There are of course, plenty of IT problems to be solved in healthcare, from patient safety to EMR standards (electronic medical records) to privacy, and EPS systems (electronic prescribing systems) - it's just that nobody wants to pay for it. As long as the public leaves providers and lawmakers under the impression they receive reasonable services, nothing is going to change anytime soon, regardless of the reality, (See the Rand study: The First National Report Card on Quality of Health Care in America)

The Bright Side
Both Massachusetts and Vermont are introducing new ways to tackle healthcare coverage, moving away from the traditional job/insurance model to a person/insurance model. If successful, these new alliances with medical payers/insurers will create a new paradigm for the insurance industry that will provide new opportunities for health IT vendors.

Future IT
Looking over the last 10 years of HIPAA compliance (or lack there of) the future for a national healthcare network seems a bit bleak. The technical issues aside, the business and political complexities are frankly, overwhelming. A top down, mandatory approach to standards compliance may not work. There are way too many conflicting interests and proprietary issues to be sorted out that most providers will not be willing to disclose or collaborate on.

One solution might be more akin to the way both television and certain Internet services developed their own respective standards. While we squirm at the thought of a national healthcare system, we may end up with one just the same, the only unexpected difference being that it may be in private hands.

The Doctor Monster
Healthcare needs a young Boeing, a new Google, a fledgling Microsoft, a doctor monster. It is quite possible that the leaner technology driven providers, clinics and hospitals that are cost effective, consumer oriented, and willing to embrace both the short and long term benefit of customer satisfaction, will shakeout to forge only one or two major franchisable players. One scenario may include the evolution of a private/public RHIO partnership. This evolutionary model, will bring health IT standards to the industry from within, without the competitive wrangling and may in fact address consumer demands more effectively.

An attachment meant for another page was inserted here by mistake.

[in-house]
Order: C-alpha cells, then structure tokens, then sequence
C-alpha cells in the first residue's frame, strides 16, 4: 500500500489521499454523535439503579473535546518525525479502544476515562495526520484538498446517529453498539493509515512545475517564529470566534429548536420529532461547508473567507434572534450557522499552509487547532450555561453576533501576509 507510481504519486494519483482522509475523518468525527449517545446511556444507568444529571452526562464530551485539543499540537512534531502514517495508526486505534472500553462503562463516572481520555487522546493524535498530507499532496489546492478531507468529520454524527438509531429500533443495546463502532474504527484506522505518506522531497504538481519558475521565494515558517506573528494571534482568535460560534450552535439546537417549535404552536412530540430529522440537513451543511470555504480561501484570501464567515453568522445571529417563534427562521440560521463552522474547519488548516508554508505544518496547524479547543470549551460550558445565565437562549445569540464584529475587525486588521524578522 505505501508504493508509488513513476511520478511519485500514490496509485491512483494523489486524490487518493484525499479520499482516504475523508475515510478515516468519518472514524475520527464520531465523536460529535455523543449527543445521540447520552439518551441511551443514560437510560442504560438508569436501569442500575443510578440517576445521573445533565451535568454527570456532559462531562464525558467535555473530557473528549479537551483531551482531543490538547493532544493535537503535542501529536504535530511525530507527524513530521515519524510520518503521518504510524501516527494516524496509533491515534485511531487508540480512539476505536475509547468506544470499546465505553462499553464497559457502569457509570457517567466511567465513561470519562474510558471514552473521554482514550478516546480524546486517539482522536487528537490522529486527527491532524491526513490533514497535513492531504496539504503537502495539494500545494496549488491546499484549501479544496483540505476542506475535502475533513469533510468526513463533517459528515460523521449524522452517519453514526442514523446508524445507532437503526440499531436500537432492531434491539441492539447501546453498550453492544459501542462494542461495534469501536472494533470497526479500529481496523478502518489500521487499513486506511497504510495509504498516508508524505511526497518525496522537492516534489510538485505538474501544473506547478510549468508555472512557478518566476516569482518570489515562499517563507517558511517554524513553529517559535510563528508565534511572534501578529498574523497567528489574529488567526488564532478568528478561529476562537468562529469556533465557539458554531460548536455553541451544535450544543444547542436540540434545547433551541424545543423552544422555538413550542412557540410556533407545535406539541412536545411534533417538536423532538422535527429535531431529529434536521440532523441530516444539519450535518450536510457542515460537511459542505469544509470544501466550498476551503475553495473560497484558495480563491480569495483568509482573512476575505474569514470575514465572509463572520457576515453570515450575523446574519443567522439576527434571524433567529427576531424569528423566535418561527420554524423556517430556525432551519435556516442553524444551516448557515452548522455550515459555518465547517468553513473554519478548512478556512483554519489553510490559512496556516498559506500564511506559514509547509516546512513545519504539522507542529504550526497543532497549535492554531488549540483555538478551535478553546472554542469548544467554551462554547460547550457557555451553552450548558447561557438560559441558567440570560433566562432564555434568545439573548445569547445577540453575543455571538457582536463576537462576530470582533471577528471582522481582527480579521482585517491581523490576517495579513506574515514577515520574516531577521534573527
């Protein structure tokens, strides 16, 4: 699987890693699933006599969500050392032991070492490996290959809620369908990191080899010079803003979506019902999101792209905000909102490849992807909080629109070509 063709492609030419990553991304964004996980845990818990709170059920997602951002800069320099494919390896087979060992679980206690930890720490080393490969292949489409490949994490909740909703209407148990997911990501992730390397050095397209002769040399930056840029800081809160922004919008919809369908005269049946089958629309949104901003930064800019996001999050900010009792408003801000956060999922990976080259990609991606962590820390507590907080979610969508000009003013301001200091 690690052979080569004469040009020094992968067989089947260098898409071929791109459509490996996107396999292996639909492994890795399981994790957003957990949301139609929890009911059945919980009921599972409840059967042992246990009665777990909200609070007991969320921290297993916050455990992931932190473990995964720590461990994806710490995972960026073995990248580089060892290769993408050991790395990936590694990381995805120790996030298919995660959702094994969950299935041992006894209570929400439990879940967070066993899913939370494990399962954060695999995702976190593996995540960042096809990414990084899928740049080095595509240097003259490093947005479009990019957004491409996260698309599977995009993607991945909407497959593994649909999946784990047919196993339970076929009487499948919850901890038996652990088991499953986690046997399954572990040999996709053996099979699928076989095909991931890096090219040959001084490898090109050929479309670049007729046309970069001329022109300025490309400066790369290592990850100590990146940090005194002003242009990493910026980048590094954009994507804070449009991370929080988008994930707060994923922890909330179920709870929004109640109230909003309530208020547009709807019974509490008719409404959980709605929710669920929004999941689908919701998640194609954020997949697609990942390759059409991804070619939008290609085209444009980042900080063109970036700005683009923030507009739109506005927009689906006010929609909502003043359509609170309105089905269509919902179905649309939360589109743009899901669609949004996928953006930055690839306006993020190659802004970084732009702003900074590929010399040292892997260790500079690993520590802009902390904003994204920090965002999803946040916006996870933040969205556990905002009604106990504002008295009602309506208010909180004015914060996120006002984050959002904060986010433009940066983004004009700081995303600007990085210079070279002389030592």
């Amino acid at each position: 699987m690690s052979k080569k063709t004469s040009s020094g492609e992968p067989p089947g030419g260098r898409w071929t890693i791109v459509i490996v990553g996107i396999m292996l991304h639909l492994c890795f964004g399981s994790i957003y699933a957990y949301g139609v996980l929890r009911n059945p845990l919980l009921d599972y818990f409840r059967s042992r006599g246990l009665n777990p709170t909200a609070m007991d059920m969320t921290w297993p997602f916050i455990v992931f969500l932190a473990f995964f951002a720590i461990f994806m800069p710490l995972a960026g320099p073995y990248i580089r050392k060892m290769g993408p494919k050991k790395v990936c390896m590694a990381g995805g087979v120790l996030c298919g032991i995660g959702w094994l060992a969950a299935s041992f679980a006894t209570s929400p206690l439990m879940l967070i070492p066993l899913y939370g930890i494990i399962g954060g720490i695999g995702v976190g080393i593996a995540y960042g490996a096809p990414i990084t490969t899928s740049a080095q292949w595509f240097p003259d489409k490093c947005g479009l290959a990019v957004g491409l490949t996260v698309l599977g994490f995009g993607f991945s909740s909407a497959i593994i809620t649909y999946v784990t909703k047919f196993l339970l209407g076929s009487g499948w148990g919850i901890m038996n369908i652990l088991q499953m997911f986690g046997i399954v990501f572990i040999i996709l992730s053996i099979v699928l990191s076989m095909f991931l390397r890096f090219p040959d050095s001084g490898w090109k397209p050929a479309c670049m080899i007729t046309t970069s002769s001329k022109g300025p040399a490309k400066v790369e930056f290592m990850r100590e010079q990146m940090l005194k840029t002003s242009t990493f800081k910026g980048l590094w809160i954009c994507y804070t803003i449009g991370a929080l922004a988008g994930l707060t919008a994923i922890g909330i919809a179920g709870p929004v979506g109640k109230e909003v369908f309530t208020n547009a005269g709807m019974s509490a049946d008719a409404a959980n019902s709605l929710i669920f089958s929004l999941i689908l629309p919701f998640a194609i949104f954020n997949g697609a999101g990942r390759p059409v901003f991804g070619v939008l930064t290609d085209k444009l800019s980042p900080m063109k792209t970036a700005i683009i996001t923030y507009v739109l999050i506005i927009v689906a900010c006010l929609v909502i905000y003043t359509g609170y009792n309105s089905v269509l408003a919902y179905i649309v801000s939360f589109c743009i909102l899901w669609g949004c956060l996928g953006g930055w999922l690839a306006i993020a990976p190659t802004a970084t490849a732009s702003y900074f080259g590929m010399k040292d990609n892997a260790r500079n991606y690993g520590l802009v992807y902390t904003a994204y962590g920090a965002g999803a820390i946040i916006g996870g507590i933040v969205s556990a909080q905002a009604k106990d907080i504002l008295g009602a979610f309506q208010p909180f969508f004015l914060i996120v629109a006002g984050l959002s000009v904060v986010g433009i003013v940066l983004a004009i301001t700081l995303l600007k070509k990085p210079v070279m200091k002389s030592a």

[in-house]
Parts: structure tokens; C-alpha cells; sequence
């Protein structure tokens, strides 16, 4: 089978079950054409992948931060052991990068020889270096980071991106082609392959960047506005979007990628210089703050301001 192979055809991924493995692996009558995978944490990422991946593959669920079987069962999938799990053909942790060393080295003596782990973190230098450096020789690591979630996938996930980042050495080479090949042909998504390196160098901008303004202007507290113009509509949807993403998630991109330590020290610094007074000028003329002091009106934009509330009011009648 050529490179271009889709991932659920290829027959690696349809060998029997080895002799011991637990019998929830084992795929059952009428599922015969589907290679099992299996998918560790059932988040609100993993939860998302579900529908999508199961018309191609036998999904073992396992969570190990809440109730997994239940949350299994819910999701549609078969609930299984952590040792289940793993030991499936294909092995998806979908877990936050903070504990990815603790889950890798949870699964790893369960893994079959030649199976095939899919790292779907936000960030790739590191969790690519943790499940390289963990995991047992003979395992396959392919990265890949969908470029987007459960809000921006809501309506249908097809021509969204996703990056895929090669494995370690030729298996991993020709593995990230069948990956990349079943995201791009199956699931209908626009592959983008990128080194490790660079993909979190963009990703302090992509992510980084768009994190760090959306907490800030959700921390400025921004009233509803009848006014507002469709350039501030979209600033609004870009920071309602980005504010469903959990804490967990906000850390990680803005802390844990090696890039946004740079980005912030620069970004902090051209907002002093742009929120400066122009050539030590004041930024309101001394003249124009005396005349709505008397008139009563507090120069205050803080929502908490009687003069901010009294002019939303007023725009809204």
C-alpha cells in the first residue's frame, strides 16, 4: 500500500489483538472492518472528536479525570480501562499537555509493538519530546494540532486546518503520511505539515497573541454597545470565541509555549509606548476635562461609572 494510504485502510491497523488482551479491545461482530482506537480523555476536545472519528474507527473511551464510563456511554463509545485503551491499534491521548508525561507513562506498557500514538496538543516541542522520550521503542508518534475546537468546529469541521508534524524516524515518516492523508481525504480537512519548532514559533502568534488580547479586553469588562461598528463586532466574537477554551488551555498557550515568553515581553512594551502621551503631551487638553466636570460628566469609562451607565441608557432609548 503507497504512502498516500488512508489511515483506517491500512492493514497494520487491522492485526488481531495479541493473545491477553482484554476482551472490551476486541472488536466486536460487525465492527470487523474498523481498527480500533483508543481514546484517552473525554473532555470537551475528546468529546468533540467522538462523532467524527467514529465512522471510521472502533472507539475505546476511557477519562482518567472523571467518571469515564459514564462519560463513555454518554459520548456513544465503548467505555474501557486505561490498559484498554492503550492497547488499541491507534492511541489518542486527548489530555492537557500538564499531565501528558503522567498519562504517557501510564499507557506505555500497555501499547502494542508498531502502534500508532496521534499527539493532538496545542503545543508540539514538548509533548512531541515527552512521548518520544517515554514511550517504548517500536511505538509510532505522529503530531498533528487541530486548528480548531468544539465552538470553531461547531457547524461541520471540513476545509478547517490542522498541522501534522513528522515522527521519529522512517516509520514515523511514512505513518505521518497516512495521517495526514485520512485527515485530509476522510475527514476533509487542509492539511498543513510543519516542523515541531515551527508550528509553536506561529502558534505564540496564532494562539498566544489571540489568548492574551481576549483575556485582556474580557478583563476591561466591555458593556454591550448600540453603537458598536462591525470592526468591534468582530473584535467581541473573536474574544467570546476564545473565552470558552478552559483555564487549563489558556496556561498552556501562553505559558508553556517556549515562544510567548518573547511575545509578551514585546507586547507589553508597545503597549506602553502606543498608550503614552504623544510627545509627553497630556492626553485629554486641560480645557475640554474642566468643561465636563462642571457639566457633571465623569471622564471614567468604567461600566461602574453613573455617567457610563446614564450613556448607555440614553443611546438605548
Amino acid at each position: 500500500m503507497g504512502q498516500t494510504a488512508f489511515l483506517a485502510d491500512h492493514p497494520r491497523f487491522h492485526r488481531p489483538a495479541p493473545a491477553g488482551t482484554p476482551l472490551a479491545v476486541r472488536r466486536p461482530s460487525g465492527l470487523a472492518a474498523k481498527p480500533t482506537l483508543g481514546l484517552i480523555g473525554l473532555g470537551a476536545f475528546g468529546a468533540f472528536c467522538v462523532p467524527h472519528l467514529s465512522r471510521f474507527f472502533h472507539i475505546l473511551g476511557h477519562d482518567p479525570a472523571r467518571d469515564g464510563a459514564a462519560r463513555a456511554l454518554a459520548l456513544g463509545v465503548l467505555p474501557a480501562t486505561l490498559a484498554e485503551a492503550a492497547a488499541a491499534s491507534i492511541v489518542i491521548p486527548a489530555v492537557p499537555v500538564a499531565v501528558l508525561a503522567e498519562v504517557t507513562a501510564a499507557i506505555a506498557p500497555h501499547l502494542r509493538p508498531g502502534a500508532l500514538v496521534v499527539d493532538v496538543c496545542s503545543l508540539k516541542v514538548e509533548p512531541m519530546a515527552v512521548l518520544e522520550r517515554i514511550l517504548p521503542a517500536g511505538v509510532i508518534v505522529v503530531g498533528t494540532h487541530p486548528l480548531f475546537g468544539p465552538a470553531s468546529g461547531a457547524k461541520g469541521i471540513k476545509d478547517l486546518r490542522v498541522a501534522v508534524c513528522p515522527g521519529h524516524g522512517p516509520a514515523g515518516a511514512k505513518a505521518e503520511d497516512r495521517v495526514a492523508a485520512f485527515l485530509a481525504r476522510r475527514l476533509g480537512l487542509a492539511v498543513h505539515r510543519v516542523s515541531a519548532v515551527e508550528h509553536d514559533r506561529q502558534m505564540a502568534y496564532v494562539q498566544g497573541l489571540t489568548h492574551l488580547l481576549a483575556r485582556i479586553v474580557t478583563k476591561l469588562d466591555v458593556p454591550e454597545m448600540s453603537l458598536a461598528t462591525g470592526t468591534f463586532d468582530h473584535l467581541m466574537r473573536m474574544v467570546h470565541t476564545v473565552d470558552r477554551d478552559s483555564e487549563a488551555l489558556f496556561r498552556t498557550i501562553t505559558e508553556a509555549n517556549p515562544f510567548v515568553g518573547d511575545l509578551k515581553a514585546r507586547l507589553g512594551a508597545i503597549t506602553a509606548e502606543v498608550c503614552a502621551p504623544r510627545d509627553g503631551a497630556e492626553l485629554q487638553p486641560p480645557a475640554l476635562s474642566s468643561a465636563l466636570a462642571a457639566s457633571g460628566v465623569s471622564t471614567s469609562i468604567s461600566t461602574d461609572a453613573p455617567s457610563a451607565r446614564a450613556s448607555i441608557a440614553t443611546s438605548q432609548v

Does the Consumer Have a Say?
In the study and subsequent report
Communications Issues in the Healthcare Industry 2006-2009, when patients were asked whether or not their doctor had a web site, 39.1% said they did, 35.1% said he didn't and 25.8% didn't know. The bottom line is that almost 75% of patients were informed and interested enough to want access via a website and nearly half of those were being denied.

More than 73% of patients didn't have access to their physician's email address.

While nearly 72% of patients preferred an online billing system, less than 14% actually had that option.

Again, when asked how patients wanted to fill their prescriptions, nearly 70% wanted to use an online system, less than 30% had that option.

The Outlook for Vendors
If you're a CEO that sees your customers' problems as your opportunities, then opportunities abound. Your challenge is that your customers see your solution as the real problem. It's a vision thing, or lack there of.

Gary P. Bryant wass the founder and executive producer of Wisdomatics. As editor-in-chief of Health Industry News, and Breakthrough Digest, Mr. Bryant offers unique analysis of healthcare trends and industry events. A member of the New York Academy of Science, and the author of 'Searching the Web for Health - A Reliable Guide to Medical Information on the Internet (ISBN 0-595-30343-9).